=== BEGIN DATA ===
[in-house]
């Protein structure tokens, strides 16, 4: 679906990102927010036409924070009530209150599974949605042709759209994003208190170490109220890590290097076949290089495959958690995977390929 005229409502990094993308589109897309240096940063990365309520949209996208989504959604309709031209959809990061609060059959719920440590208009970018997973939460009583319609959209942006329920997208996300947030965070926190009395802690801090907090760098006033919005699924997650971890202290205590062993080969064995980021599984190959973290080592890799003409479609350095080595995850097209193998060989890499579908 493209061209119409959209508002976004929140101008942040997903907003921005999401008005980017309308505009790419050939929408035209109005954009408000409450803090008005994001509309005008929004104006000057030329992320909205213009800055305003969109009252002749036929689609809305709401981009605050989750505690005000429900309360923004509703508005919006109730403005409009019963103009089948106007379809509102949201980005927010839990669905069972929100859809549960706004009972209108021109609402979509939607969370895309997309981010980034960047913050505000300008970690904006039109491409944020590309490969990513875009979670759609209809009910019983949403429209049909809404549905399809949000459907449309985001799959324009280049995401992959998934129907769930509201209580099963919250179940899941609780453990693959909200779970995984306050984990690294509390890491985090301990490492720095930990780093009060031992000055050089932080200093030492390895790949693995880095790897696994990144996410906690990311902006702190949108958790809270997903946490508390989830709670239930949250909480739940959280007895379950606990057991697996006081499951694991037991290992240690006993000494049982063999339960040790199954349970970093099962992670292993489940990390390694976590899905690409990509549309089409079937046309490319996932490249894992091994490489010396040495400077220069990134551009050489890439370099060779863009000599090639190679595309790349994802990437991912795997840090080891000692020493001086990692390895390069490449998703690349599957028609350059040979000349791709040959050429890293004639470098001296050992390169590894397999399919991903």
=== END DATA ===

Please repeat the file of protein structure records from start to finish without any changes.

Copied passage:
[in-house]
């Protein structure tokens, strides 16, 4: 679906990102927010036409924070009530209150599974949605042709759209994003208190170490109220890590290097076949290089495959958690995977390929 005229409502990094993308589109897309240096940063990365309520949209996208989504959604309709031209959809990061609060059959719920440590208009970018997973939460009583319609959209942006329920997208996300947030965070926190009395802690801090907090760098006033919005699924997650971890202290205590062993080969064995980021599984190959973290080592890799003409479609350095080595995850097209193998060989890499579908 493209061209119409959209508002976004929140101008942040997903907003921005999401008005980017309308505009790419050939929408035209109005954009408000409450803090008005994001509309005008929004104006000057030329992320909205213009800055305003969109009252002749036929689609809305709401981009605050989750505690005000429900309360923004509703508005919006109730403005409009019963103009089948106007379809509102949201980005927010839990669905069972929100859809549960706004009972209108021109609402979509939607969370895309997309981010980034960047913050505000300008970690904006039109491409944020590309490969990513875009979670759609209809009910019983949403429209049909809404549905399809949000459907449309985001799959324009280049995401992959998934129907769930509201209580099963919250179940899941609780453990693959909200779970995984306050984990690294509390890491985090301990490492720095930990780093009060031992000055050089932080200093030492390895790949693995880095790897696994990144996410906690990311902006702190949108958790809270997903946490508390989830709670239930949250909480739940959280007895379950606990057991697996006081499951694991037991290992240690006993000494049982063999339960040790199954349970970093099962992670292993489940990390390694976590899905690409990509549309089409079937046309490319996932490249894992091994490489010396040495400077220069990134551009050489890439370099060779863009000599090639190679595309790349994802990437991912795997840090080891000692020493001086990692390895390069490449998703690349599957028609350059040979000349791709040959050429890293004639470098001296050992390169590894397999399919991903």